Surviving Match: Personal Stories



As I wrote this, the word stayed alone on the page for several days.


I nodded enthusiastically when this project was proposed, but deep down I heard a sigh.

You can do it.

You will get through all of this.




I spent two years applying for internship- it nearly crushed me. The rejection triggered every what if? and insecurity I had. I was also angry; Why me? What am I getting out of this? Where’s the return for all I’ve invested? Here’s what was good about this, I was forced to ask the most important question about my career. IS THIS WORTH IT?


Going after a big dream means that inevitably you will be rejected. You will be rejected many times. The bigger the dream, the more rejection you’ll encounter. I once read that the pain of being rejected means that you take your work seriously (Resilience: Facing Down Rejection and Criticism on the Road to Success by Mark McGuiness has helpful tips). It’s important to you, so being told “No” is going to hurt. Rejection doesn’t mean that you’re not worthy. You’re going through what others before you have gone through to reach their goals. Here’s how I managed:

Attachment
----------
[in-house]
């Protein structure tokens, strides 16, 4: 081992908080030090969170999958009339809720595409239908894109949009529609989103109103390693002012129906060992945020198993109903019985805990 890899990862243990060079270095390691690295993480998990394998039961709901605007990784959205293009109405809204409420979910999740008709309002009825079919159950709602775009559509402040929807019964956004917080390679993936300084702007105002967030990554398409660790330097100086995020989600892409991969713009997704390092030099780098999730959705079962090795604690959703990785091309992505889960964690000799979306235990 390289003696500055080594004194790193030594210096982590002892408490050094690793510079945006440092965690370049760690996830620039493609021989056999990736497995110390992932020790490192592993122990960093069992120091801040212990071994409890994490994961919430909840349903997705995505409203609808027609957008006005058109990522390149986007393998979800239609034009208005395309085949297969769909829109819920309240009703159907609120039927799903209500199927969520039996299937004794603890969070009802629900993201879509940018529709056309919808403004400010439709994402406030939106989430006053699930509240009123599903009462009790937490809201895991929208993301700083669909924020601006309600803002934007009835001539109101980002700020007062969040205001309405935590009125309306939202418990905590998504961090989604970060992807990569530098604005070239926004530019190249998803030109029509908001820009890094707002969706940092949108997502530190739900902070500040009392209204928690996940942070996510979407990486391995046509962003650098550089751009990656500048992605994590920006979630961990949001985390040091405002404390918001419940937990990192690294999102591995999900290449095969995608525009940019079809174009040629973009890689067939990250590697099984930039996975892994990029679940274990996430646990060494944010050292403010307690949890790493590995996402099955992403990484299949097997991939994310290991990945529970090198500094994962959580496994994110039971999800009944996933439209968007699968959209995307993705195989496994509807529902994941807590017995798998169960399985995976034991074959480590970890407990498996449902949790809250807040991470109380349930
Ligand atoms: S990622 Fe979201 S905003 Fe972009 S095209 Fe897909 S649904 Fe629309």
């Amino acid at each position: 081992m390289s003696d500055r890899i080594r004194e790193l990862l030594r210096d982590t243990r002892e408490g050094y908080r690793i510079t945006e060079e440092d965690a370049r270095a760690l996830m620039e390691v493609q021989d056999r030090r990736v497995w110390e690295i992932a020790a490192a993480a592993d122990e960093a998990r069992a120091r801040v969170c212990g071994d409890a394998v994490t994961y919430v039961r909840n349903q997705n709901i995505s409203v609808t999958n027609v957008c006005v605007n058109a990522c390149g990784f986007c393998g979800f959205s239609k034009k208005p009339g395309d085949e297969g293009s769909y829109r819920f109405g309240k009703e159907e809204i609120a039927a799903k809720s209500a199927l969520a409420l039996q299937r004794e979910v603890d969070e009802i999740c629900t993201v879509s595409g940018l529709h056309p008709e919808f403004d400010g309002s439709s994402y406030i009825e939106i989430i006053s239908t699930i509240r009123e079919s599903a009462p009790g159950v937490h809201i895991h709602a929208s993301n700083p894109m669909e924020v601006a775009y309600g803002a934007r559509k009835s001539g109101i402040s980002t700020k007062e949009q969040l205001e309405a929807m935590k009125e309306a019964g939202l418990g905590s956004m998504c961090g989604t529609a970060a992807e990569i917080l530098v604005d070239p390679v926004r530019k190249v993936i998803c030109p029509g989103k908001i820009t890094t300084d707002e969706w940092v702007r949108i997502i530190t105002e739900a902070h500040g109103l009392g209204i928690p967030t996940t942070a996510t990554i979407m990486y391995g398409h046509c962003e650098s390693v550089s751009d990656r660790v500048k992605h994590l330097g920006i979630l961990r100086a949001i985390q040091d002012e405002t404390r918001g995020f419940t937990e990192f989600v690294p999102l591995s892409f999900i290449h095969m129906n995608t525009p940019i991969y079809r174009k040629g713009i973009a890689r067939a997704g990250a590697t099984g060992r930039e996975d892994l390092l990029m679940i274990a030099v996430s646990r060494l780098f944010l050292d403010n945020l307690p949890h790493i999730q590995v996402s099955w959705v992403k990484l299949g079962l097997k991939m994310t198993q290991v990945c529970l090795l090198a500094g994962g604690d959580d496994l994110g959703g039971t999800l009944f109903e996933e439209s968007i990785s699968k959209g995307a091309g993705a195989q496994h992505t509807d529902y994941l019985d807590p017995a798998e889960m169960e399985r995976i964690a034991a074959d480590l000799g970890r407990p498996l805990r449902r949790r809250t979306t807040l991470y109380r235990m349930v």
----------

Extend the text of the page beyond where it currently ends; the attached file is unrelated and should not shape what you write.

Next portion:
Keep Your Heart Open: Excellent advice from author Melody Beattie (Journey to the Heart). Adjusting to an internship that had chosen me, rather than my choosing it, was challenging. I reminded myself that there are always opportunities to learn and grow. This helped me to be more receptive and gave me space to learn a tremendous amount. It helped that I found an internship I really wanted, but without acceptance and openness I would have missed all it had to offer.


Meditate: No. I’m not on the mindfulness bandwagon. I began meditating when I was in college and I did it the hard way, with a candle! There are lots more user friendly options now. You’ll gain much needed clarity, decrease stress, and gain a perspective on the present.


Share: The other intern and I regularly share our experiences. It’s helped tremendously to have someone to talk to. Find someone who can appreciate your unique form of expression; if you need to laugh, cry or shout they will let you do that without judgment. Remember to do the same for them.


Plan: Think about your career as an organism living in a dynamic world, subject to the same law of uncertainty that you are. Setbacks are just colds that will soon dissipate. This is part of the process-not the end. What’s Next?


On your journey to the next great adventure remember that learning to handle rejection effectively will prime you to be even more successful during your next project. People who haven’t had a chance to learn from rejection don’t develop effective coping skills. And guess what happens to them. All Great Dreams begin with the Dreamer. Since you’re reading this you’re still here. And that’s all you need.



I made it!

Margarita Lorence

–Margarita Lorence
WKPIC Intern

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